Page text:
Frankfurt: German airline Lufthansa on Wednesday reported a sharp rise in earnings in the third quarter, but stayed cautious for the full year and promised to intensify cost-cutting measures.
Lufthansa said in a statement its bottom-line net profit soared by 30 percent to 642 million euros ($832 million) in the period from July to September.
Analysts had been expecting a drop of as much as 40 percent.
Underlying or operating profit rose by 6.2 percent to 648 million euros on a 6.2-percent increase in revenues to 8.312 billion euros in the three-month period.
Taking the nine months to September, net profit jumped 65 percent to 474 million euros, but operating profit was down 13 percent at 628 million euros, despite a 6.1-percent increase in revenues to 22.8 billion euros.
“Despite strong headwinds, we have managed to achieve a respectable profit,” said chief executive Christoph Franz.
Nevertheless, Lufthansa faced “unsettling times,” he said.
“Ever-growing low-cost airlines and carriers from the Middle East are challenging us in our core business segment. Both the ongoing crisis in the euro area and the persistently high oil price had a distinct effect on business performance,” he said.
In addition, “the persistently intense price pressure, the air traffic tax and the costs of EU emissions trading certificates also impacted on earnings. We don’t have the level of profitability we need,” Franz said.
On top of this, the first and third quarters had also been affected by strikes by the air traffic controllers’ union, the trade union ver.di and Lufthansa cabin crew.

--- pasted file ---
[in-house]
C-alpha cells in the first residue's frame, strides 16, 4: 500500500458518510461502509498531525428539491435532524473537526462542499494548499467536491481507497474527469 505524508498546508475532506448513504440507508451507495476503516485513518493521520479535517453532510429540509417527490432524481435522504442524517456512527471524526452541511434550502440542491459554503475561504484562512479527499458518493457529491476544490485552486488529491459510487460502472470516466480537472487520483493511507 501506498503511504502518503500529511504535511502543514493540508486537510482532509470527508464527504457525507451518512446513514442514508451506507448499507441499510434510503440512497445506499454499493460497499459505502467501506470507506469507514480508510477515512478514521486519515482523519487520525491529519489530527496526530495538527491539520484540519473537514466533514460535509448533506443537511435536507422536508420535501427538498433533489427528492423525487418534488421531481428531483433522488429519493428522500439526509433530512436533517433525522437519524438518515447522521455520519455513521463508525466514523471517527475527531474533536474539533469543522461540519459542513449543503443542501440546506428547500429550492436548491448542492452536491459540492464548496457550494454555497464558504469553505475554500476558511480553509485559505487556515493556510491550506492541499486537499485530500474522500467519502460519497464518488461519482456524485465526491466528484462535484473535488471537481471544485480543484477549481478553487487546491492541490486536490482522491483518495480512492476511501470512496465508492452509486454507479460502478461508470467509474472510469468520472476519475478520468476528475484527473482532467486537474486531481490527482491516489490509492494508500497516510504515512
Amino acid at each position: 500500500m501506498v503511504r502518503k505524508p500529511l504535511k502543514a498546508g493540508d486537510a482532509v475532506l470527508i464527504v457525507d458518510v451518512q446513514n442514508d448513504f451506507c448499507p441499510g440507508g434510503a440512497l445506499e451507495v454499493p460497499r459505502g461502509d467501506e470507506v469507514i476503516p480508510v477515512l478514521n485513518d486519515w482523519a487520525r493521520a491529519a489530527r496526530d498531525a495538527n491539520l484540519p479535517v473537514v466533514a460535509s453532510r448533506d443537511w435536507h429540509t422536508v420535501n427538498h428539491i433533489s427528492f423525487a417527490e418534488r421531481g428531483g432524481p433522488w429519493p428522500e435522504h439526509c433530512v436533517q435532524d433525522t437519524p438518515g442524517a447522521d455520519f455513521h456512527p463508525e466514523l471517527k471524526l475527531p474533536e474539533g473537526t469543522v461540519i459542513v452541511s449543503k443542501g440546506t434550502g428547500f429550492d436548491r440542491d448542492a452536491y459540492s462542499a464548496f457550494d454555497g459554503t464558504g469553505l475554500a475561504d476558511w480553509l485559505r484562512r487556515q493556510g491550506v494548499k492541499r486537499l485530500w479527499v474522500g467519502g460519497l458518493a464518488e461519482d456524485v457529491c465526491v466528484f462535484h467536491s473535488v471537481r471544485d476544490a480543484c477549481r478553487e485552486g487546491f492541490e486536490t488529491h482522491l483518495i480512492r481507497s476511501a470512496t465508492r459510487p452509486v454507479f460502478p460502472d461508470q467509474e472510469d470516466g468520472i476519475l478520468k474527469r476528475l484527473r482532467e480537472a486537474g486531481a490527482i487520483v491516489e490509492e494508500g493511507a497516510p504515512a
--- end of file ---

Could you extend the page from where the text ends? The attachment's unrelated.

With the economic environment and the market conditions set to remain challenging, Lufthansa was keeping cautious about its full-year outlook and vowed to intensify it cost-cutting measures, Franz said.
During the course of the year, Lufthansa has successfully sold BMI, its biggest loss-maker and restructured its Austrian Airlines unit.
And earlier this month, Lufthansa announced a freeze in spending, said it would bundle procurement, and combine its loss-making European short-haul unit with its low cost carrier Germanwings, among other measures.
Nevertheless, “more changes are necessary,” Franz warned.
While revenues were still expected to rise, Lufthansa’s passenger business “is not yet satisfied with the earnings level attained in the current financial year.”
From a current perspective, the operating profit for the financial year 2012 “is only expected to be modest. The precise figure will depend on external
factors, which remain volatile,” Franz said.